President Obama will announce an expansion of U.S. military presence in Australia during his first-ever trip to the country starting Wednesday, according to a report from Reuters.
The trip comes three days after Obama hosted world leaders in Hawaii at the Asia-Pacific Economic Cooperation summit.
According to the report, Obama will address Australia’s parliament in Canberra and outline an expanded role in the Asia-Pacific region.
After addressing Australian lawmakers, Obama will travel to Darwin, located in the northern-most region of the country, and announce that U.S. Marines will train and use facilities in Darwin. Permanent basing is not included in the agreement with Australia, Reuters reported.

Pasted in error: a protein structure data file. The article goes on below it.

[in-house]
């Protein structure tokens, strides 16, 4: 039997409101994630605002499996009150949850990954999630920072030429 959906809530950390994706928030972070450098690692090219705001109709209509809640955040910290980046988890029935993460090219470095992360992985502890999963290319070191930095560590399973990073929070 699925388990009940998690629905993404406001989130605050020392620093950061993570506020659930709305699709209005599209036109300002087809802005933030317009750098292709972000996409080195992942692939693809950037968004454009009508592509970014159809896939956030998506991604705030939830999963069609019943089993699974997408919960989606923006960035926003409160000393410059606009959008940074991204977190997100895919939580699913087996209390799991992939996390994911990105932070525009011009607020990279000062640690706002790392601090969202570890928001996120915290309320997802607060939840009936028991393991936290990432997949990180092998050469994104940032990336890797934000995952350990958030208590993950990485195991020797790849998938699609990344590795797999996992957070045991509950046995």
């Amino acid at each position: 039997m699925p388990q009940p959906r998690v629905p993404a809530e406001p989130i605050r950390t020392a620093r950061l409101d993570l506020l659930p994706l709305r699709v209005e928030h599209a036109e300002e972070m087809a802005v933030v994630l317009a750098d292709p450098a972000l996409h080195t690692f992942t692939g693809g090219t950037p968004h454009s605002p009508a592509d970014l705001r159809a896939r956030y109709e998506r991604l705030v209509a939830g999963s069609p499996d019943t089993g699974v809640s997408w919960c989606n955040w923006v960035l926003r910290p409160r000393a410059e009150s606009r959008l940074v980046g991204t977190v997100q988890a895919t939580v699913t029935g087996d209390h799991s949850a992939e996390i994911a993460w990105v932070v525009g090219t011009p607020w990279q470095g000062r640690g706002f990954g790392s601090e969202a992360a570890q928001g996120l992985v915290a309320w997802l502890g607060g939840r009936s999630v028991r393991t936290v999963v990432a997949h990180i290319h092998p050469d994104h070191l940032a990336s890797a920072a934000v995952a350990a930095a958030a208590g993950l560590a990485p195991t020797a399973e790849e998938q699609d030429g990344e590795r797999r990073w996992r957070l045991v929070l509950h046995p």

CNN is reporting the increased presence will also include U.S. warships, which will be stationed near Perth, the largest city on Australia’s west coast.
Greater attention is being paid to the Asia-Pacific region, specifically the South China Sea. The winding down of the wars in Iraq and Afghanistan will allow the U.S. to focus on the sea, which China claims all of. Occasional standoffs have occurred in the shipping lane, valued at more than $5 million in annual trade, according to Reuters.